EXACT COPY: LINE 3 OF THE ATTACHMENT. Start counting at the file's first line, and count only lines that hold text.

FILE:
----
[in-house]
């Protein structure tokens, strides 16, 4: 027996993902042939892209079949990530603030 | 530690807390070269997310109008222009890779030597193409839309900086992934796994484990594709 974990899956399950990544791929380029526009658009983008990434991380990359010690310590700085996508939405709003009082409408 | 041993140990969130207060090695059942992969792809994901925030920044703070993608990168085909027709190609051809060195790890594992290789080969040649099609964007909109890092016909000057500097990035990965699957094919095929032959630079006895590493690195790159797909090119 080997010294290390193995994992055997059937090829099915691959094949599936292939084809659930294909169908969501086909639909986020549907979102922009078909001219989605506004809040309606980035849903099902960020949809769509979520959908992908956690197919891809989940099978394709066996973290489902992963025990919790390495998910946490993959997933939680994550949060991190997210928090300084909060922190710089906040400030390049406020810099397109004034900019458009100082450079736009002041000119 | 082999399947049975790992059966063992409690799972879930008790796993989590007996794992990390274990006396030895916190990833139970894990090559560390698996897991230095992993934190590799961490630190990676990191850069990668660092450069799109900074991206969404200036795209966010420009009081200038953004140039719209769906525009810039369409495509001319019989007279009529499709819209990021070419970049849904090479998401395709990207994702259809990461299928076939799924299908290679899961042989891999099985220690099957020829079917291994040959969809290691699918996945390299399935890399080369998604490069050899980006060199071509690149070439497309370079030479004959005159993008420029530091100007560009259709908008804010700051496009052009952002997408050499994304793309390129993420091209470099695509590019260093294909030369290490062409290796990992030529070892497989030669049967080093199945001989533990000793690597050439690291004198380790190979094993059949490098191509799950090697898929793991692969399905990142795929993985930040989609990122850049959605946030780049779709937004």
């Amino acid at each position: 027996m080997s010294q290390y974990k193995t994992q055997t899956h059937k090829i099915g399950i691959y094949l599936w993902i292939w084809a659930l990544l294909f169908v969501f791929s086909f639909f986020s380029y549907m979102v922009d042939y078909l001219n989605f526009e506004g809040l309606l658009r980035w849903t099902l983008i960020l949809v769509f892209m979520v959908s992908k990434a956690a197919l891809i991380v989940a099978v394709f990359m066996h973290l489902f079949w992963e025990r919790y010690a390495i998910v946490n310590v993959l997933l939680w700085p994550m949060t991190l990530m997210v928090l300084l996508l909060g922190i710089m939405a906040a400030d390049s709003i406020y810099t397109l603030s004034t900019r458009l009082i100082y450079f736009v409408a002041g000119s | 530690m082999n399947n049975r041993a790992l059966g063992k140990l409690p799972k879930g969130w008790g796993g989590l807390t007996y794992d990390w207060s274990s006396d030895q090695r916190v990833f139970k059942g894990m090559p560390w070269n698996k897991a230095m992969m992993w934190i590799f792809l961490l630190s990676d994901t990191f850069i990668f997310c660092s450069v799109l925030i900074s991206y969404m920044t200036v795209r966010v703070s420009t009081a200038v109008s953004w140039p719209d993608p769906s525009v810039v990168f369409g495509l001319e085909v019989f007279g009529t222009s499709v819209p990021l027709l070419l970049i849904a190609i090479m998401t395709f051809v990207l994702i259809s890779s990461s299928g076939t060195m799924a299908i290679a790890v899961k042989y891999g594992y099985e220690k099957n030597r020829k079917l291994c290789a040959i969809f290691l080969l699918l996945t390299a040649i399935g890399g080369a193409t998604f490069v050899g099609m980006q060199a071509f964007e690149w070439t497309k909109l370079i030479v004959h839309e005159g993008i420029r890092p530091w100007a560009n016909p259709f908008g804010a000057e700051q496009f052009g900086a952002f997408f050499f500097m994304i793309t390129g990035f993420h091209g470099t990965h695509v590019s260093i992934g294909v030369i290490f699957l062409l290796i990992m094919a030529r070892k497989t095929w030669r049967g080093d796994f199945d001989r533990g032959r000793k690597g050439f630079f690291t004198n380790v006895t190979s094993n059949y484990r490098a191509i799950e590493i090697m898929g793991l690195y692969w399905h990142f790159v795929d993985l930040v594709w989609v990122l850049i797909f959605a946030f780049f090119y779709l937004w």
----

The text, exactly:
């Amino acid at each position: 027996m080997s010294q290390y974990k193995t994992q055997t899956h059937k090829i099915g399950i691959y094949l599936w993902i292939w084809a659930l990544l294909f169908v969501f791929s086909f639909f986020s380029y549907m979102v922009d042939y078909l001219n989605f526009e506004g809040l309606l658009r980035w849903t099902l983008i960020l949809v769509f892209m979520v959908s992908k990434a956690a197919l891809i991380v989940a099978v394709f990359m066996h973290l489902f079949w992963e025990r919790y010690a390495i998910v946490n310590v993959l997933l939680w700085p994550m949060t991190l990530m997210v928090l300084l996508l909060g922190i710089m939405a906040a400030d390049s709003i406020y810099t397109l603030s004034t900019r458009l009082i100082y450079f736009v409408a002041g000119s | 530690m082999n399947n049975r041993a790992l059966g063992k140990l409690p799972k879930g969130w008790g796993g989590l807390t007996y794992d990390w207060s274990s006396d030895q090695r916190v990833f139970k059942g894990m090559p560390w070269n698996k897991a230095m992969m992993w934190i590799f792809l961490l630190s990676d994901t990191f850069i990668f997310c660092s450069v799109l925030i900074s991206y969404m920044t200036v795209r966010v703070s420009t009081a200038v109008s953004w140039p719209d993608p769906s525009v810039v990168f369409g495509l001319e085909v019989f007279g009529t222009s499709v819209p990021l027709l070419l970049i849904a190609i090479m998401t395709f051809v990207l994702i259809s890779s990461s299928g076939t060195m799924a299908i290679a790890v899961k042989y891999g594992y099985e220690k099957n030597r020829k079917l291994c290789a040959i969809f290691l080969l699918l996945t390299a040649i399935g890399g080369a193409t998604f490069v050899g099609m980006q060199a071509f964007e690149w070439t497309k909109l370079i030479v004959h839309e005159g993008i420029r890092p530091w100007a560009n016909p259709f908008g804010a000057e700051q496009f052009g900086a952002f997408f050499f500097m994304i793309t390129g990035f993420h091209g470099t990965h695509v590019s260093i992934g294909v030369i290490f699957l062409l290796i990992m094919a030529r070892k497989t095929w030669r049967g080093d796994f199945d001989r533990g032959r000793k690597g050439f630079f690291t004198n380790v006895t190979s094993n059949y484990r490098a191509i799950e590493i090697m898929g793991l690195y692969w399905h990142f790159v795929d993985l930040v594709w989609v990122l850049i797909f959605a946030f780049f090119y779709l937004w």